What is happening in the world? We never have to look very far to see the darkness. COVID obviously, unless one has been circling the planet in a rocket for the last eight months with no communications. There is a continuing civil war in both the Sudan and in Yemen, with a huge humanitarian crisis in the latter because of war. We have encountered numerous summer storms in the Gulf that have left huge devastation to American lives, property, and businesses. But do we see the even greater devastation that two back to back storms left in Nicaragua and Honduras, among the poorest countries in the western hemisphere? Terrible divisions exist in our country with very few folks willing to look at themselves as part of the challenge – it is the other person, almost always, who is at fault. People are angry – who knows, maybe rightly so in some cases – but where does that anger lead us? Where does our confusion lead us? Israel believed that their current darkness was caused not by the Babylonians but by their own failure to put their hope and trust in God and not in themselves; a “failure of national faithfulness,” if you will. Where are we, really, as a people, a community, or a nation, along these lines?
Remember, “Advent is a time for fearless inventory of the darkness.” Remember, after 9/11, there was a great deal of calls for us immediately to go to war, to retaliate against the Taliban, Osama bin Laden, etc. Maybe that was the necessary and right decision at the time. But I also remember that Rowan Williams, who was not yet Archbishop of Canterbury, but was Archbishop of Wales, was visiting Trinity Wall Street, just down the block from the Twin Towers, when the planes hit. He could easily have been killed. He wrote a wonderful little book about that particular the international moment called Writing in the Dust. War seemed inevitable, in the aftermath of 9/11 and would, within a month or two, be a reality. He wrote, “we could refuse to be victims, striking back without imagination” (p. 46-47). He tried to remind us that “…terrorism is a place, not a person or a group of persons; it is a form of behaviour” [sic] (p. 36.37). Williams was roundly criticized for seeming to take a less hawkish stand against terrorism. For me, his statements, almost 20 years later, seem rather prophetic. But my point, if there is one, is that taking inventory is never easy; it requires us to ask challenging questions about ourselves or face changing behaviors that cut against the grain: ours, our community’s or the worlds. When we see darkness, how do we, ultimately, respond to it?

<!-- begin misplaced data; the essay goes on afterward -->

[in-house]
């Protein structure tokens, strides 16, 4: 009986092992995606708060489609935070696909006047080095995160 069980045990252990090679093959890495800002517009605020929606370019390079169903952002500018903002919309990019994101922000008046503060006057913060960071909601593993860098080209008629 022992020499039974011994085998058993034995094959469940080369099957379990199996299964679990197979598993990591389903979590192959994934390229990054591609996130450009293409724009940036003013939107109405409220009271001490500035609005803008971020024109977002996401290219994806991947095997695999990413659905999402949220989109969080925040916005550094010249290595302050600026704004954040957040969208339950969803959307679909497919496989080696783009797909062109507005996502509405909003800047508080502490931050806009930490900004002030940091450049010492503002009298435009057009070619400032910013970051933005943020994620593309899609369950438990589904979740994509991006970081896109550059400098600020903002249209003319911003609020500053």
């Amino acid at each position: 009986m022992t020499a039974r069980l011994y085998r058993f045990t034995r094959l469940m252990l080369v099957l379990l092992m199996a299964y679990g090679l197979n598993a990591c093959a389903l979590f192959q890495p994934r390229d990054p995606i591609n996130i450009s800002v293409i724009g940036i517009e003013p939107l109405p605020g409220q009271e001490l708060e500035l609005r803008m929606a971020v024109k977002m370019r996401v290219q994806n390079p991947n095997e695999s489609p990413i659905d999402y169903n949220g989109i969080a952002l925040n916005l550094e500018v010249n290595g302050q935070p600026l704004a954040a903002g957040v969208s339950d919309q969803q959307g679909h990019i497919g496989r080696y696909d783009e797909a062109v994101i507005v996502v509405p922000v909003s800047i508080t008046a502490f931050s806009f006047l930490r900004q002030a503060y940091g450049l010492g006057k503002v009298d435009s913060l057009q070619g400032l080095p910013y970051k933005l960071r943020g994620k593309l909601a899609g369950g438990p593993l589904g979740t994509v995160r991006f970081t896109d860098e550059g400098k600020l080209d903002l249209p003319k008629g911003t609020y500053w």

Paul writes to the Corinthians, about God, saying “He will also strengthen you to the end, so that you may be blameless on the day of our Lord Jesus Christ. God is faithful; by him you were called into the fellowship of his Son, Jesus Christ our Lord.” We have been called into the fellowship of Jesus; a great blessing and also, whether we realize it or not, a great burden, too. We are called, as Advent rolls in, to pause and take inventory: where is their darkness in my life? How do I see God there, in spite of the dark? How am I using the strength God has given me – or praying with patience for renewed strength – to respond to the dark moments and spots in my life or in the world? God has blessed us with the Light that shines from the manger bed in Nazareth and offers us what we need to shine now in the dark.